For Green Thumb Sunday – If I were a flower

…I would want to be an Epimedium. It is hard to keep them alive in this climate, but I have been successful with this gem.

Although my Hepaticas (Liverlilies) are lovely and I delight in their arrival in spring (see closeup of a bloom below left), I am more confident that they will reappear in spring. Not so with the Epimedium. I hold my breath each spring that I will see a sign of life. It is truly a cause for celebration, since this is a Zone 4 plant and I live in a 2/3.

In my garden in Ottawa, I had many Epimediums of different varieties, some with red, others with yellow, white or pink flowers. Each spring they would be there – looking rather raggedly, but quickly sending up new foliage among their elegant, delicate blossoms.

As with other woodland plants like my Wild Ginger, Epimedium flowers are not particularly showy. That’s what I love about them. One has to look closely to admire their intricate design. In a recent article, “Elegant Epimedium – Foliage and Flowers of Subtle, Sophisticated Beauty” in Plant and Garden News, Barbara Ashmun describes the flowers in this manner:

Some Epimedium blossoms look like miniature columbines or tiny daffodils, while others appear more like spiders or stars. Species with long sprays can even resemble orchids.

My enthusiasm for Epimediums was fired further when I read that Timber Press published The Genus Epimedium, by William T. Stearn in 2002. It is a book that I am itching t0 add to my garden book collection.

Yesterday while out in the garden, I noticed that Hazel’s corner was bright with yellow flowers that looked wonderful with my yellow metal cat sculpture. I could sense her nearby – all the bright cheerful tulip faces reaching up for the sun made me smile.

And then I moved to the other side of the garden, which has less sunshine and there were the Glory-of-the-Snow (Chionodoxa ‘Pink Giant’) enthusiastically opening their pink star-shaped flowers.

In the evening, I enjoyed taking my friend, Kerry, on a garden tour. Kerry is a gardener too, and so it was great fun discussing various plants and pointing out some of the flowers that are not common in most gardens here. It was made all that much better by the New Zealand Sauvignon blanc, Cat’s Pee on a Gooseberry Bush. As we passed Hazel’s Corner, I silently lifted my glass and toasted her. I think she would have liked that!

16 thoughts on “For Green Thumb Sunday – If I were a flower

  1. Anita says:

    What an interesting GTS post, Kate!I had no time to participate to the GTS this week-end: no time for posting due to the wonderful sunny weather we are enjoying since weeks. Happy gardening and best wishes from Germany!Anita

  2. RUTH says:

    My Epimedium has yellow flowers; they really are like miniature Daffodils and seem to thrive quite happily here. I’ve long admired Hepaticas but never actually tried to grow any.

  3. Clare says:

    I really enjoyed reading about the Epimediums — the I love the name of the wine! That cracked me up. Happy Sunday.:)

  4. gardenmomma (Chris) says:

    Hi Kate,I get it! You want to be the silent, mysterious exotic type, huh?! 🙂 I think I’ll have a glass of wine and help you toast her. They are beautiful. Hope you are having a wonderful GTS!

  5. Abby Creek Art says:

    Hazel would have loved that, Kate. And her beautiful sweet face was definitely looking up at you in the form of a precious flower.

  6. Anonymous says:

    Yo, happy to hear Hazelnut Pumpkin’s flowers are blooming – I guess you’re having some nice weather – just wondering how your friend Marion’s? Do tell! PS What the heck’s GTS?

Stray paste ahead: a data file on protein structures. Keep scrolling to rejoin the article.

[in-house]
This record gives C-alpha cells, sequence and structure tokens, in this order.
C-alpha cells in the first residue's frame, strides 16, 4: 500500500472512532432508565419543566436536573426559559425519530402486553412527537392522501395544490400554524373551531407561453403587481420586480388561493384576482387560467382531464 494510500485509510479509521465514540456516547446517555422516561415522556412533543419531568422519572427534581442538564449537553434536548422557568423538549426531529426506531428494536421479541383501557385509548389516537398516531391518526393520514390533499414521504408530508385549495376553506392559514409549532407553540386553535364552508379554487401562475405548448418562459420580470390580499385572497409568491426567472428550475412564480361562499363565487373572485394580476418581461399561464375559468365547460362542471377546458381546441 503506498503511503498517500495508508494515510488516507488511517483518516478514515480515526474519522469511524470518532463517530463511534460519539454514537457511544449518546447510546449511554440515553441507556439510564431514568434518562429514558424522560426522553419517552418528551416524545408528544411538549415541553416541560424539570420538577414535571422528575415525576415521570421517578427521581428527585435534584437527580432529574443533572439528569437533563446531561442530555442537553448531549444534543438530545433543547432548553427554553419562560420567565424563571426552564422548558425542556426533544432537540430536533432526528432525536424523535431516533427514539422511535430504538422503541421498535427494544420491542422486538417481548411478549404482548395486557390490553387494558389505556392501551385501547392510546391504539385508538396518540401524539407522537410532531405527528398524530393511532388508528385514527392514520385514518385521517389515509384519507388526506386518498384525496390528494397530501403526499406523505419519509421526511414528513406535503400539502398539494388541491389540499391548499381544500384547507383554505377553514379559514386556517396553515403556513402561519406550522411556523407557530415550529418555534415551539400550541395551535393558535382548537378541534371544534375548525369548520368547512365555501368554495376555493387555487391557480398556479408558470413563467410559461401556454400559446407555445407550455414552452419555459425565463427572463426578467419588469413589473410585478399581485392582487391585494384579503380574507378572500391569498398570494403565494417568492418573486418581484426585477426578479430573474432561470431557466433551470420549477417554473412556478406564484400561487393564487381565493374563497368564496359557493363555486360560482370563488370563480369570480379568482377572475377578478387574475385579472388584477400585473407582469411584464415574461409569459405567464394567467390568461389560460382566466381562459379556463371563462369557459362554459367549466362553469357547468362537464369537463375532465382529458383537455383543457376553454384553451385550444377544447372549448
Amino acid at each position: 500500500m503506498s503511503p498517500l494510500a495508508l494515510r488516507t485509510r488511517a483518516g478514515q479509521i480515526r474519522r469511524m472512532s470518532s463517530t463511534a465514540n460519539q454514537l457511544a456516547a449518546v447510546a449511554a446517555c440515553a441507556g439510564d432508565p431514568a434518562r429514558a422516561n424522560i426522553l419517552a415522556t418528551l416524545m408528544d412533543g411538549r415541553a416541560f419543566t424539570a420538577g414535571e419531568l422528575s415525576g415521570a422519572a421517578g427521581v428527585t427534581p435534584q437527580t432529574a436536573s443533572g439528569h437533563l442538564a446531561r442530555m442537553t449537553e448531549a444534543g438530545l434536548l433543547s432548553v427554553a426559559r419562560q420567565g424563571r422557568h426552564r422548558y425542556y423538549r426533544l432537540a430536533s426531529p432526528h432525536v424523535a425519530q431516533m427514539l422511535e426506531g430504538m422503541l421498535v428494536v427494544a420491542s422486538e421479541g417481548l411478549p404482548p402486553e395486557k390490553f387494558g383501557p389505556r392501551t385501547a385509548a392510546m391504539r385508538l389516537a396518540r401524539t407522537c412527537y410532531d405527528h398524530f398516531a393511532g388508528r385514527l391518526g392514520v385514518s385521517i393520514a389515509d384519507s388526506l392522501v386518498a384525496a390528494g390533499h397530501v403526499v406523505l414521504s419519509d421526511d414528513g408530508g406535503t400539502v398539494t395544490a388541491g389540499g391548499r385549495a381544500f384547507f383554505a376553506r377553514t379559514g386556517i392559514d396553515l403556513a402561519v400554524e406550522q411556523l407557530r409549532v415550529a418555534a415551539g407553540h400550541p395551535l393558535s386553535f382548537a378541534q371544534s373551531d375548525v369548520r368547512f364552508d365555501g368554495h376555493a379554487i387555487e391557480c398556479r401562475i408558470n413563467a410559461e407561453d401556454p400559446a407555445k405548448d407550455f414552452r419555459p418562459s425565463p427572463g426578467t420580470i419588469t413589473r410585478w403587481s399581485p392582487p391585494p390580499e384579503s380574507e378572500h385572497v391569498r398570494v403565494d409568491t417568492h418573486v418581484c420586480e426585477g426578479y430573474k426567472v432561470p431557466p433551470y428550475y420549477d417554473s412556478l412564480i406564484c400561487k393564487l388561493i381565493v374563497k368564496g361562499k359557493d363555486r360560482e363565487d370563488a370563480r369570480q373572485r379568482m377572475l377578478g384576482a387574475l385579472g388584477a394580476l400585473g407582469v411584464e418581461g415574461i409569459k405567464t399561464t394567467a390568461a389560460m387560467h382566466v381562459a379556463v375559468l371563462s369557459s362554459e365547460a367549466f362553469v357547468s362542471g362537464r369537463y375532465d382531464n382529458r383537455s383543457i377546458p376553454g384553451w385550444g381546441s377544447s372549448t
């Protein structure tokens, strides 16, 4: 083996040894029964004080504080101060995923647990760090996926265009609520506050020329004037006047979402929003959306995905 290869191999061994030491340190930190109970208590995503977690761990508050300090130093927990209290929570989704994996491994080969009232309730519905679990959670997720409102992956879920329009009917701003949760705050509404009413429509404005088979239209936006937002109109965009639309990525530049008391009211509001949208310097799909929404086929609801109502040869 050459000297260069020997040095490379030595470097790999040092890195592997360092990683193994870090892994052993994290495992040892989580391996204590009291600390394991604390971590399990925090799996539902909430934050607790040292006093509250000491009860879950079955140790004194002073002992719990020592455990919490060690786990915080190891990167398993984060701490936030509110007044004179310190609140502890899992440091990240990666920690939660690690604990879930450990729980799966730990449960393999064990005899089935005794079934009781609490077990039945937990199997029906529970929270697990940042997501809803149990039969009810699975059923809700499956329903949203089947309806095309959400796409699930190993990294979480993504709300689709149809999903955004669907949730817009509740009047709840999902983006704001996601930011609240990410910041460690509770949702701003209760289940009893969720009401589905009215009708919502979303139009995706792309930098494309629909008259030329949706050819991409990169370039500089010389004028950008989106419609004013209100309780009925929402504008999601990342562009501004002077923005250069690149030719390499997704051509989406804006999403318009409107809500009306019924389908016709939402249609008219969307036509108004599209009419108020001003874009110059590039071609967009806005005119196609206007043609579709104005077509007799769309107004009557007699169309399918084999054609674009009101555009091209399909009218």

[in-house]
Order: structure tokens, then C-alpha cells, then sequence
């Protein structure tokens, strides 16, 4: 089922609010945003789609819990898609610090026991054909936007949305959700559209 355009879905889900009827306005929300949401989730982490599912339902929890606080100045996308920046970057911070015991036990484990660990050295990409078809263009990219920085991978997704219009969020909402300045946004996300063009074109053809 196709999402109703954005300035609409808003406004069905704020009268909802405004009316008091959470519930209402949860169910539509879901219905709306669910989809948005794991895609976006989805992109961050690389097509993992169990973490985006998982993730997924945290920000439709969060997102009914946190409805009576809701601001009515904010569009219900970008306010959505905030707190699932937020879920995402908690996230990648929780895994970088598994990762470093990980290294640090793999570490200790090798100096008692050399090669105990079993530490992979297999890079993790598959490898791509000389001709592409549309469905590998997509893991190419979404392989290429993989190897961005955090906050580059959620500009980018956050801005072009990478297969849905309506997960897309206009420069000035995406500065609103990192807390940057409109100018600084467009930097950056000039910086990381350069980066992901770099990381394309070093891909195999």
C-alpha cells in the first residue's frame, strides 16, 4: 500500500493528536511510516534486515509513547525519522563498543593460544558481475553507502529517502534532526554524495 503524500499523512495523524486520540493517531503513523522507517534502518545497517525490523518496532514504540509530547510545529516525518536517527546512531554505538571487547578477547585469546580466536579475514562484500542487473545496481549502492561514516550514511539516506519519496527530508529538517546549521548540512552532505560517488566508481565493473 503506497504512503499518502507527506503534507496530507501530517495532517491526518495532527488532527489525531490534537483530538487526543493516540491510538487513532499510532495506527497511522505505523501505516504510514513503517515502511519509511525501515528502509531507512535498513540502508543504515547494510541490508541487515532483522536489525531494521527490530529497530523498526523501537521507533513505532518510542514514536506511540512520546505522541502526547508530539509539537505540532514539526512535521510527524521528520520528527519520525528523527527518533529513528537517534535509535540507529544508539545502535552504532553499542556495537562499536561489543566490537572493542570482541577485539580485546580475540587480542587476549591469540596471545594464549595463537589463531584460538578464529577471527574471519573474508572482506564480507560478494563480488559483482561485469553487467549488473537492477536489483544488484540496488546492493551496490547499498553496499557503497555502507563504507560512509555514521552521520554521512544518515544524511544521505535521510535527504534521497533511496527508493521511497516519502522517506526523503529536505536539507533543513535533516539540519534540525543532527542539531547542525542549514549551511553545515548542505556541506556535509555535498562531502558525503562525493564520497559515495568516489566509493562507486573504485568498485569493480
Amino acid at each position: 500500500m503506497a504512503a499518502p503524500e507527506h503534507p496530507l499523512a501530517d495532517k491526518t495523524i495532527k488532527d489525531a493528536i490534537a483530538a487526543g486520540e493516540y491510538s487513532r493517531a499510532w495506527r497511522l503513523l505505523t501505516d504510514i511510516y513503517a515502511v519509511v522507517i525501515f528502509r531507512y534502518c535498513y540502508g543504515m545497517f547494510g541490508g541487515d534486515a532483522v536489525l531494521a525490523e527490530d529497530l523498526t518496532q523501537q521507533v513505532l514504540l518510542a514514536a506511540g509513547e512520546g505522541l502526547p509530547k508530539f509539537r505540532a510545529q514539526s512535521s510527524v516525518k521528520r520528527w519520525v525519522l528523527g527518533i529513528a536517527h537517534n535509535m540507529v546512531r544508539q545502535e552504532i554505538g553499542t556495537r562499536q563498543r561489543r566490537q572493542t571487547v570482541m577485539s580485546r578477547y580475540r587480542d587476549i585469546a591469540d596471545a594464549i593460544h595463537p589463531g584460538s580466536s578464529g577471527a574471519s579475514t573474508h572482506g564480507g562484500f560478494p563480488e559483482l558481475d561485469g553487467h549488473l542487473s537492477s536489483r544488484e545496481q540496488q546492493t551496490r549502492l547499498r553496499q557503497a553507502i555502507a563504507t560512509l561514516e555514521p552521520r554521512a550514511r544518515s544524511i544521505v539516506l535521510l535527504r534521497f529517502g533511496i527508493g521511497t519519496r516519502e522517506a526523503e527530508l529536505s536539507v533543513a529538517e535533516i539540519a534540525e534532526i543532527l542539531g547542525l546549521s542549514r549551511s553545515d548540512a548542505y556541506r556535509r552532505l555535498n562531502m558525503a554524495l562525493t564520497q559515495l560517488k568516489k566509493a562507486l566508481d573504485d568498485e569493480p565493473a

7. Anonymous says:

    PS: I get the GTS thing now – Green Thumb Sunday! Duh, as if I shouldn’t have known that, being that I’m such a green thumb…

  8. Green thumb says:

    The epidemiums have me hooked too!You are right dear Kate the best things about epidemiums is that they are simple yet so elegant.Your garden seems to be growing into a herbal drug house-first there were those lovely liver lillies and now epidemiums, which I believe have numerous medicinal properties!

  9. Ladyseashells says:

    Greetings from Vancouver. Hi Kate, Im back to your site and i see you got some collection of unusual plants that i don’t notice here in my area. I like that blue Epimedium. By the way thanks for coming to my garden site. I added yours in my garden blog list, you can check it out. Have a good month of May.

  10. Yolanda Elizabet says:

    Love that yellow cat sculpture, no surprises there! ;-)The Epimediums are precious, aren’t they, just because you’re never sure they will be there next year. Very elegant dainty little flowers.

  11. Mary says:

    Love you for naming your wine hilariously and for toasting Hazel…I’m sure your friend had a delightful walk with you. Your garden is full of life and color!

  12. Simon says:

    You write such a good blog, Kate! If I were a flower. what a great concept…And isn’t it fun to explore the delightfully off-beat and new names that vineyards are concocting for their wines!!tcS

  13. Kylee says:

    Oh, I love epimediums, too. I have two different ones, and one does much better than the other.Love your yellow cat! It looks great with the yellow flowers!

  14. Lilian says:

    Thought I would leave a comment here, too. Your flowers are lovely! You definitely have a green thumb, or ‘green fingers’ as we say here in the UK.

  15. Gotta Garden says:

    I’m sure your friend was delighted! Who wouldn’t be! I’ve gotten my first epimedium…can you believe it…and, of course, now have four…lol! We’ll see how they do with me. What a nice way to spend the afternoon. Zone 2/3!! No! You have my admiration!

  16. Ki says:

    When I first saw the photo of your epimedium, I thought it was poison ivy! 🙂 I also like epis and luckily can grow several kinds.

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